Preventing Iranian hegemony throughout the Middle East.

Preventing Iranian hegemony throughout the Middle East.

Removing the Iranian theocracy from power.

Re-establishing and strengthening …relations with…traditional allies.

Ensuring the survival of Israel.

[Establishing a sovereign Kurdistan].

Maintaining freedom of navigation throughout the Persian Gulf and Red Sea, including strategic choke points, e.g., the Suez Canal, the Bab el-Mandeb Strait and the Strait of Hormuz.

The establishment of a Global Terrorism Center for Combating Extremism in Riyadh was a manifestation of the shared objective of defeating terrorist groups and isolating Iran, but its effectiveness will depend on results. The same can be said for the establishment of the Terrorist Financing Targeting Center, co-chaired by the United States and Saudi Arabia, as well as the United States-United Arab Emirates Center to Counter the Online Spread of Hate.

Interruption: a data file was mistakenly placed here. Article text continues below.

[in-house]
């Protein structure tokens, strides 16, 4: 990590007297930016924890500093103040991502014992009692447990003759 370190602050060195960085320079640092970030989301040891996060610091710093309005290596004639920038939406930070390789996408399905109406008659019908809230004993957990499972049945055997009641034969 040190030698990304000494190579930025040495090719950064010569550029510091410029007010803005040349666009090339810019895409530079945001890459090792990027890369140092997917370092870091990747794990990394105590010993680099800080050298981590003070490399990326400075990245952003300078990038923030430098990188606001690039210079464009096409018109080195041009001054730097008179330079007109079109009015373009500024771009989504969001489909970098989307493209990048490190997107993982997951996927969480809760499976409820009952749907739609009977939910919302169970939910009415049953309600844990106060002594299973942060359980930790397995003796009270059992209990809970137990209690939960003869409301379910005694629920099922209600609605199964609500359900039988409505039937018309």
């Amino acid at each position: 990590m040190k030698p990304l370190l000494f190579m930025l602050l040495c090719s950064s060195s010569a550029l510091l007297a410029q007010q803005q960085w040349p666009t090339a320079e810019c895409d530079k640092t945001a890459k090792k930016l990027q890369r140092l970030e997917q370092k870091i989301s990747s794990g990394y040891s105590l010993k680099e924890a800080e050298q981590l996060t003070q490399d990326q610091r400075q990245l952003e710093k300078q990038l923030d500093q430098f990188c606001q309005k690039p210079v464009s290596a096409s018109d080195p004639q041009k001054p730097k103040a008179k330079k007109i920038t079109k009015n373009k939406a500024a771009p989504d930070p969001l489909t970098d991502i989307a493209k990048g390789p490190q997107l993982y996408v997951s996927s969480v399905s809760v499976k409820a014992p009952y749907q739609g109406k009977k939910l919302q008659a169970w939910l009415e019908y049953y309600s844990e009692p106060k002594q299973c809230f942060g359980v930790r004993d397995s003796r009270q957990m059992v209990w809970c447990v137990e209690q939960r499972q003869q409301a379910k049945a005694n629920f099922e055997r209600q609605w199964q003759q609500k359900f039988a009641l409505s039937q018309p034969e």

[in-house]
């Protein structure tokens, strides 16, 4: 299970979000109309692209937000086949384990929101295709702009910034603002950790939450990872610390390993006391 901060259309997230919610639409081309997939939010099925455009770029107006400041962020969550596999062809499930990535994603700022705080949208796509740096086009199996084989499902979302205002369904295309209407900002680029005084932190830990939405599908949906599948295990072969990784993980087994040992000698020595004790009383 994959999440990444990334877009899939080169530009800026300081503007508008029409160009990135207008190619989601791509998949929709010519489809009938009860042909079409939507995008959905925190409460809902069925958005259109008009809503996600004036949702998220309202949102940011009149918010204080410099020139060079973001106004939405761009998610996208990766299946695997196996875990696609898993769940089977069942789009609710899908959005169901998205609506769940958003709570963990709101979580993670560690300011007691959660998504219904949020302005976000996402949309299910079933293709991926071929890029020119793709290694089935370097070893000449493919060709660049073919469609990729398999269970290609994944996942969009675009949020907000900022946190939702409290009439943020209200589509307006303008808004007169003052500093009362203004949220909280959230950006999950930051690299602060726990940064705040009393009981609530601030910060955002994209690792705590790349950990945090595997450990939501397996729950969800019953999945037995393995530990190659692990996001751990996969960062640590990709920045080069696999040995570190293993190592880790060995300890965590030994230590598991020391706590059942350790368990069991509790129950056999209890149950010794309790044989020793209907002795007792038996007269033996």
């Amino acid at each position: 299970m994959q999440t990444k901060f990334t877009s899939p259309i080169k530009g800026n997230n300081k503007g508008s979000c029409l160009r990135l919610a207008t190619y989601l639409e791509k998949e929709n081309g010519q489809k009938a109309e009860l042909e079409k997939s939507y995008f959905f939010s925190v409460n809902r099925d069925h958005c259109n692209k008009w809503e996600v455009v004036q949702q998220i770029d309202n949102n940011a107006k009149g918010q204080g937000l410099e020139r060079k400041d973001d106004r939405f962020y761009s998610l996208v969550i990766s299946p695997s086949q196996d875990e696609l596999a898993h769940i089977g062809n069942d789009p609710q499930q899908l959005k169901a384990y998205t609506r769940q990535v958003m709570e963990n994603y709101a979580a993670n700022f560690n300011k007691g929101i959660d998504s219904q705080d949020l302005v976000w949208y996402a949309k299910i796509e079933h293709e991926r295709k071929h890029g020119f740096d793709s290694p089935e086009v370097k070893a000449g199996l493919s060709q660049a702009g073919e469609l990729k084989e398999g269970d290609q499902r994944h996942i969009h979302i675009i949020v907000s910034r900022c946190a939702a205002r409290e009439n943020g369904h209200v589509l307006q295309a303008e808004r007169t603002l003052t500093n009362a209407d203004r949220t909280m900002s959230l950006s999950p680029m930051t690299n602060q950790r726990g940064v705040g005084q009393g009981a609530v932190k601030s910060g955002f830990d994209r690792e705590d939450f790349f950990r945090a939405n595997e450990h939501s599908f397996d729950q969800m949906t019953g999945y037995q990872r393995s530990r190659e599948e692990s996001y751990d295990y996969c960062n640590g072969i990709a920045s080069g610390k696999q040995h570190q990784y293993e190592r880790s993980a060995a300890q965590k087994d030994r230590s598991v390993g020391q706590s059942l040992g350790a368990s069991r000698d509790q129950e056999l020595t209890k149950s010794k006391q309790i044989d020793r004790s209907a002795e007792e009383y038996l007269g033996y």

…mosques and imams that preach hate and urge all Muslims to conduct violent jihad should be closed and the imams removed.

Concrete steps must be taken to stop funds from going to radical mosques and front groups that promote terrorism. Targeting funds being sent to various terrorists groups, e.g., ISIS and al Qaeda, must receive immediate priority. The source of these funds, be it from individuals or states like Qatar, must be identified and interdicted.
Qatar has been a particular problem because of its support of the Muslim Brotherhood and its cozy relationship with Iran.

An underlying element of the Trump doctrine that cannot be overstated is recognition that 65 percent of the population of the Middle East is under the age of 30, and that those youths must be provided with opportunities for a satisfying life as an attractive option to the lure of terrorist groups. While this is a worthy objective, Muslims don’t commit to jihad because they don’t have jobs. They commit to jihad because they are devout Muslims, many with university degrees.